|28th May 2006||#1|
Join Date: July 2005
''Ideal,'' ''better than,'' and ''gorgeous''
If Hollywood will not help the cause of size celebration, it would be nice if it would at least stay out of the way, and not actively sabotage the movement to restore the timeless ideal of full-figured feminine beauty.
But that is not likely to happen.
In fact, just as the gulf is widening between the moral values of Hollywood, and those of society at large, so is the gap growing between its aesthetic values, and those of the general public. Even as the populace is exhibiting increased acceptance of--even enthusiasm for--womanly curves, the media world's attacks on full-figured women are growing increasingly hostile.
All it takes is a glance at the titles of several recent movie or television projects involving curvaceous actresses to discern the collective Hollywood mindset with regard to plus-size beauty.
A few years ago, Real Women Have Curves emerged as a film that was remarkably size-positive, considering its HBO origins. However, the use of the word "real" in the title still tacitly acknowledged that the lead actress fell short of being "ideal." But this was an unnecessary concession on the filmmakers' part, and altogether misleading, since throughout Western aesthetic history, the generously-proportioned figure was universally regarded as the epitome of womanly beauty. Therefore, a more accurate version of the title would have read, Ideal Women Have Curves.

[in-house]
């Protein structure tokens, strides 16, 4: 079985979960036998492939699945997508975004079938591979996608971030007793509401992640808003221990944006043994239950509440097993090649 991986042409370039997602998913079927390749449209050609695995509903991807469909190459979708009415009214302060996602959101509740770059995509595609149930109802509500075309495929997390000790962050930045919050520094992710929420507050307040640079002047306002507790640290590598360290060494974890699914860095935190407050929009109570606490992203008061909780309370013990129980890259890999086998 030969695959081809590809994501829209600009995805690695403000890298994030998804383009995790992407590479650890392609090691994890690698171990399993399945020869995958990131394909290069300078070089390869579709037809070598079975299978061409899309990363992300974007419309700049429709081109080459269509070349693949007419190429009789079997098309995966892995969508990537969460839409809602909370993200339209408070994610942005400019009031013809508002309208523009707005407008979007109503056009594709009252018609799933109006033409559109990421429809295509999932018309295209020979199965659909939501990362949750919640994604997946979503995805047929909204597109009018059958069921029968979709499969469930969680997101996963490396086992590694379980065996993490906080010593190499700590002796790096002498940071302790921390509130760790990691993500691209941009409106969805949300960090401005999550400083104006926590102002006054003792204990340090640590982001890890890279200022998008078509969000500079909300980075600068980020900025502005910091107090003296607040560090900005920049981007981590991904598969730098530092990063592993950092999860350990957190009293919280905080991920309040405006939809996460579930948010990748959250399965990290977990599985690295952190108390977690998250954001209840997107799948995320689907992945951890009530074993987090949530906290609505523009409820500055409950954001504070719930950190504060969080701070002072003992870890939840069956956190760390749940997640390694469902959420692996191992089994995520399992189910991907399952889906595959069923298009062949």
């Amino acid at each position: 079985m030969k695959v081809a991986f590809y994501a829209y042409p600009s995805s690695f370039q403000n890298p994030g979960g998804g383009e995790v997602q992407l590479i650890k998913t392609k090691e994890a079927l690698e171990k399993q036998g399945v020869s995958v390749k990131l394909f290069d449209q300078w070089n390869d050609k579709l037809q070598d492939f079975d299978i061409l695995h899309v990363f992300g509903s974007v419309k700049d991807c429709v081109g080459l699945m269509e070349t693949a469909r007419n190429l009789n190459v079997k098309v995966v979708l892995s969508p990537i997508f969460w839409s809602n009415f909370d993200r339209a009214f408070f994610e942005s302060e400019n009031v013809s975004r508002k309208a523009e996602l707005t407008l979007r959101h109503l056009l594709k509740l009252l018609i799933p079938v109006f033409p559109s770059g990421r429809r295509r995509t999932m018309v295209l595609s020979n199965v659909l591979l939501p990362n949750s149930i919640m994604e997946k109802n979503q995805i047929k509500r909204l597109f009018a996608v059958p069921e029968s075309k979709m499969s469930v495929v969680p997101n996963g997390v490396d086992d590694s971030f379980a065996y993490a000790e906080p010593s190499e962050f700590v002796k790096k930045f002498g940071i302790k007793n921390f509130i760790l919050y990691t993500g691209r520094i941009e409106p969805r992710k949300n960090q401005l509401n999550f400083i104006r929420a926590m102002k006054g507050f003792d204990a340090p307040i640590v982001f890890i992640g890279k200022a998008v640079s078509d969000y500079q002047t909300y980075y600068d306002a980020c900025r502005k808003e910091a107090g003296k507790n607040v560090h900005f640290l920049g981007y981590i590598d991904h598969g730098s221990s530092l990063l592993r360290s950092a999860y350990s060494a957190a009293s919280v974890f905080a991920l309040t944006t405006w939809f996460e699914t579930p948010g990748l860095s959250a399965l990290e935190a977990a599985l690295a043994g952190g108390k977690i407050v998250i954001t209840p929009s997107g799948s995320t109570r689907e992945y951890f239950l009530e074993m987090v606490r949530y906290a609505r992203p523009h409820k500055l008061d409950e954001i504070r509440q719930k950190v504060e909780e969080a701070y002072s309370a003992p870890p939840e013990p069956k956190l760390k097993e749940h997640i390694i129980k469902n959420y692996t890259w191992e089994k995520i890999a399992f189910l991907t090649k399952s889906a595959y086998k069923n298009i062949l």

Not long afterwards, a television series debuted featuring a plus-size actress in the lead role, and Hollywood once again made its feelings about full-figured women abundantly clear in the program's title . . . Less than Perfect (*choke*). Of course, the flaw in the show's name is all too obvious. The waif actresses are the ones who are actually less than beautiful, less than goddesses, less than womanly, and appear--at their worst--less than human. A show with a plus-size actress as the lead should have been called More than Perfect, or Better than Perfect, given how "perfect" is defined in modern culture (i.e., in a way that falls far short of the timeless definition of feminine perfection).
More recently, Hollywood created a true atrocity of a program, an episodic infomercial for the diet industry masquerading as a television series, which even had the word "f**" right in the name of the show. (The other word in the title was "actress.") And of course, the appearance of the actress in question never warranted the use of the f-word, since she had simply acquired normal proportions in a city full of walking skeletons. But there will soon come a day when society looks back and judges the creators of such programs to be as ignorant and hateful as if they had created shows with "the 'n' word" in the title. (And don't think for a minute that this isn't part of the media's strategy in giving these programs such insulting names--to sanction and popularize the use of size-negative slurs.)
And finally--as if to cap this escalation of prejudice--a program is set to debut this fall which actually has the word "ugly" in the title. That's right: "ugly." (We couldn't make this up.) And predictably, the word is meant to apply to the show's star, a popular Hispanic actress who is . . . (as you might have guessed) . . . plus-size.